As with FIG. 2, neither the control module nor the connecting conduits going from the control module to the control inputs of the switches 2, 3, 8, 12, 13, 17, 39, 40 are shown in FIG. 4.
FIG. 5 shows a preferred variant of the third embodiment of the invention shown in FIG. 4, with the switched reluctance motor 18 as the actuator. In this instance as well, an advantageous circuitry of the components previously indicated as switches 2, 3, 8, 12, 13, 17, 39, 40 is indicated next to the control module 10. For the sake of simplification, only the circuit elements of the exciter windings 34, 24 not shown in FIGS. 3 and 4 are shown in detail. The exciter windings 34, 24 can be supplied with current through the connecting conduit 37, 38 which is connected to the connection contacts 46 of the reluctance motor 18. The other exciter windings 43, 44, 45 (see FIG. 4) are connected to additional connection conduits via additional connection contacts 46 (exciter windings and connecting conduits are also not shown in FIG. 5).
Each of the switches 8, 17, 39, 40 shown in FIG. 5 consists of a field-effect transistor with a pre-resistance at the gate connection, as well a bridging resistance between the respective gate connection and the corresponding source connection.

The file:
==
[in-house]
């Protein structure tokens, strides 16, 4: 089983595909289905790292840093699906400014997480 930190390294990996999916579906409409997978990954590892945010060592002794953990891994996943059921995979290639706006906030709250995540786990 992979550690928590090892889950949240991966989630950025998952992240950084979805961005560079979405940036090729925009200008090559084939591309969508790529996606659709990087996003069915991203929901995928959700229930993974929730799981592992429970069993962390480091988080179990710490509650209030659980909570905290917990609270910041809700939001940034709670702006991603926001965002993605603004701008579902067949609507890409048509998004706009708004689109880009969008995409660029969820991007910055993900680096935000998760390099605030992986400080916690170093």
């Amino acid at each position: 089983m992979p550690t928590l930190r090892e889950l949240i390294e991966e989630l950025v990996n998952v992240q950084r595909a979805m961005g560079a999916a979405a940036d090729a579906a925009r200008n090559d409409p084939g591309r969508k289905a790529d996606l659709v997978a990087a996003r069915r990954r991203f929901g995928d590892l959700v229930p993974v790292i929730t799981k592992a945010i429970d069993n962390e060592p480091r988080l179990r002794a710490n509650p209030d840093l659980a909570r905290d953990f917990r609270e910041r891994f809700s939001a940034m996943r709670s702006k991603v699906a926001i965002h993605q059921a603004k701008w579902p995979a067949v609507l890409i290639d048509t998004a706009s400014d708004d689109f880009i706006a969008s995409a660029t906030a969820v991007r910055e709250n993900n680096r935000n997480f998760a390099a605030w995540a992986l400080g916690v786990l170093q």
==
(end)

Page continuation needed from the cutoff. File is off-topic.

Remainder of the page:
The bridging resistance serves to ensure a defined switching state of the field-effect transistor in the event that the control module 10 emits a high-ohmic signal to the gate pre-resistance.
In addition, FIG. 5 illustrates that a position sensor 47, connected to the control module 10, is installed on the stator 19 of the reluctance motor 18. From the signal of the position sensor 47, the control module 10 is able to detect the angular position of the rotor 20, and can therefore find a suitable exciter winding for the next movement step of the rotor 20.
In all other respects the circuit arrangement of FIG. 5 is identical with that of FIG. 4.